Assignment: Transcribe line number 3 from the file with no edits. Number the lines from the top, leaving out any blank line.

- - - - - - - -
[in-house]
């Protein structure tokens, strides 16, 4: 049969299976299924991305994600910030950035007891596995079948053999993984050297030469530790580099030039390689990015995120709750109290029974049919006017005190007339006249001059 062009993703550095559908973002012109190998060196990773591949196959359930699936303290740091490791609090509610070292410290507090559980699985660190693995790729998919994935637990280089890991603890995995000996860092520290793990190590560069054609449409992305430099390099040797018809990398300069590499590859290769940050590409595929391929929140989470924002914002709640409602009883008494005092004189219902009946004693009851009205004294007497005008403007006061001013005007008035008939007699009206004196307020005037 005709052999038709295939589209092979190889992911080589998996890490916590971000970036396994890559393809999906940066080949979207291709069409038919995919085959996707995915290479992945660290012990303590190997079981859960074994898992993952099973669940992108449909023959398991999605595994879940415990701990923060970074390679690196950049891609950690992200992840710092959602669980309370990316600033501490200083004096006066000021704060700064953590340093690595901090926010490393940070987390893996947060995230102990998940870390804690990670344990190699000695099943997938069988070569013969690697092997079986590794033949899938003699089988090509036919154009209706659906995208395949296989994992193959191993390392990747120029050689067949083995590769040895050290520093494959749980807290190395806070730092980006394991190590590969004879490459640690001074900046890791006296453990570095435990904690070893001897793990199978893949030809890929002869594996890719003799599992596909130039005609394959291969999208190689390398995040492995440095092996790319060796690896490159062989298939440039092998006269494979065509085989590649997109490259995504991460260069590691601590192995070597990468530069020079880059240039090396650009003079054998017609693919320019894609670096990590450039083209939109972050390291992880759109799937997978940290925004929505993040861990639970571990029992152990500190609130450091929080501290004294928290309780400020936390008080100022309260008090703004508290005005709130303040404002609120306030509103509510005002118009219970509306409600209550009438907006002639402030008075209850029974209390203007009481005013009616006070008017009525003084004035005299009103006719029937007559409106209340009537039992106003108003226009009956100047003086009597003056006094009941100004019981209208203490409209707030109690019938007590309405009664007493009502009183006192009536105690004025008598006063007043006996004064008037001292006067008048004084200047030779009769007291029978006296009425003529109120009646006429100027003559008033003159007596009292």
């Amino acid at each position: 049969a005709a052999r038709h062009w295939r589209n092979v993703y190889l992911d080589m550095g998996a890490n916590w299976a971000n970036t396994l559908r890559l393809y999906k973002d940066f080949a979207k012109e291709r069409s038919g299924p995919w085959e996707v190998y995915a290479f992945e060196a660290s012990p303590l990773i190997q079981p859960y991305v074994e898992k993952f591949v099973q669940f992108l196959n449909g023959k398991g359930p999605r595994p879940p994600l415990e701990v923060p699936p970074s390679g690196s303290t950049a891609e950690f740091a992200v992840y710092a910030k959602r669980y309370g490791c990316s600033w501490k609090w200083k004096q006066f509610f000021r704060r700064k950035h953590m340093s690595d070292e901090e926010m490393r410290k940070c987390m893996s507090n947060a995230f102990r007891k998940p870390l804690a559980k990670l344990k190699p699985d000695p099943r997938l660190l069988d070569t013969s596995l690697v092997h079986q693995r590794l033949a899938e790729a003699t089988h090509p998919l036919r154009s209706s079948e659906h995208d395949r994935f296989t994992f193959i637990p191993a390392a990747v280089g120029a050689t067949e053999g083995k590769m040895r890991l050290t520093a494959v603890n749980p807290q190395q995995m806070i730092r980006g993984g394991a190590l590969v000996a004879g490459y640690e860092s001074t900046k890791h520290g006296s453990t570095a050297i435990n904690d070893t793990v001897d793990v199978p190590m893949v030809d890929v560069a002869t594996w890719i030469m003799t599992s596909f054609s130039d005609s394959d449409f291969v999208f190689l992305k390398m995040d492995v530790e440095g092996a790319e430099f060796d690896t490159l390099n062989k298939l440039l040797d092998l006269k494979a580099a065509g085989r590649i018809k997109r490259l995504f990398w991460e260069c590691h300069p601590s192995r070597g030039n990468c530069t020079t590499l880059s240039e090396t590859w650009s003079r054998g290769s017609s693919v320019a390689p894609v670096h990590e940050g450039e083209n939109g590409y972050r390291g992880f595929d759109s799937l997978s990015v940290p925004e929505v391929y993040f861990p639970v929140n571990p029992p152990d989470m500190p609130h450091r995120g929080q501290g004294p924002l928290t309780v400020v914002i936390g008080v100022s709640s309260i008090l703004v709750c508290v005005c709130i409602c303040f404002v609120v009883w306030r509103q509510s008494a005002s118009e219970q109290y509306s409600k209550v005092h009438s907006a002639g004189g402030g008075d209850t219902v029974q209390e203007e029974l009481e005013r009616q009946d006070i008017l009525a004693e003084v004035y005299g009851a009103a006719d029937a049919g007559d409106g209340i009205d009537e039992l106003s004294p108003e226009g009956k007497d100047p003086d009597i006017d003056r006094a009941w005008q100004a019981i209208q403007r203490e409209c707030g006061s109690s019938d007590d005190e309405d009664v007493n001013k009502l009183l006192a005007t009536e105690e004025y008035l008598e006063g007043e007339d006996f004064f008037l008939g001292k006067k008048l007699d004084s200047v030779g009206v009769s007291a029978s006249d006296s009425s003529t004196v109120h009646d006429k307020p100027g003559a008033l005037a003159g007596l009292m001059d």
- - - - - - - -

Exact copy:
């Amino acid at each position: 049969a005709a052999r038709h062009w295939r589209n092979v993703y190889l992911d080589m550095g998996a890490n916590w299976a971000n970036t396994l559908r890559l393809y999906k973002d940066f080949a979207k012109e291709r069409s038919g299924p995919w085959e996707v190998y995915a290479f992945e060196a660290s012990p303590l990773i190997q079981p859960y991305v074994e898992k993952f591949v099973q669940f992108l196959n449909g023959k398991g359930p999605r595994p879940p994600l415990e701990v923060p699936p970074s390679g690196s303290t950049a891609e950690f740091a992200v992840y710092a910030k959602r669980y309370g490791c990316s600033w501490k609090w200083k004096q006066f509610f000021r704060r700064k950035h953590m340093s690595d070292e901090e926010m490393r410290k940070c987390m893996s507090n947060a995230f102990r007891k998940p870390l804690a559980k990670l344990k190699p699985d000695p099943r997938l660190l069988d070569t013969s596995l690697v092997h079986q693995r590794l033949a899938e790729a003699t089988h090509p998919l036919r154009s209706s079948e659906h995208d395949r994935f296989t994992f193959i637990p191993a390392a990747v280089g120029a050689t067949e053999g083995k590769m040895r890991l050290t520093a494959v603890n749980p807290q190395q995995m806070i730092r980006g993984g394991a190590l590969v000996a004879g490459y640690e860092s001074t900046k890791h520290g006296s453990t570095a050297i435990n904690d070893t793990v001897d793990v199978p190590m893949v030809d890929v560069a002869t594996w890719i030469m003799t599992s596909f054609s130039d005609s394959d449409f291969v999208f190689l992305k390398m995040d492995v530790e440095g092996a790319e430099f060796d690896t490159l390099n062989k298939l440039l040797d092998l006269k494979a580099a065509g085989r590649i018809k997109r490259l995504f990398w991460e260069c590691h300069p601590s192995r070597g030039n990468c530069t020079t590499l880059s240039e090396t590859w650009s003079r054998g290769s017609s693919v320019a390689p894609v670096h990590e940050g450039e083209n939109g590409y972050r390291g992880f595929d759109s799937l997978s990015v940290p925004e929505v391929y993040f861990p639970v929140n571990p029992p152990d989470m500190p609130h450091r995120g929080q501290g004294p924002l928290t309780v400020v914002i936390g008080v100022s709640s309260i008090l703004v709750c508290v005005c709130i409602c303040f404002v609120v009883w306030r509103q509510s008494a005002s118009e219970q109290y509306s409600k209550v005092h009438s907006a002639g004189g402030g008075d209850t219902v029974q209390e203007e029974l009481e005013r009616q009946d006070i008017l009525a004693e003084v004035y005299g009851a009103a006719d029937a049919g007559d409106g209340i009205d009537e039992l106003s004294p108003e226009g009956k007497d100047p003086d009597i006017d003056r006094a009941w005008q100004a019981i209208q403007r203490e409209c707030g006061s109690s019938d007590d005190e309405d009664v007493n001013k009502l009183l006192a005007t009536e105690e004025y008035l008598e006063g007043e007339d006996f004064f008037l008939g001292k006067k008048l007699d004084s200047v030779g009206v009769s007291a029978s006249d006296s009425s003529t004196v109120h009646d006429k307020p100027g003559a008033l005037a003159g007596l009292m001059d």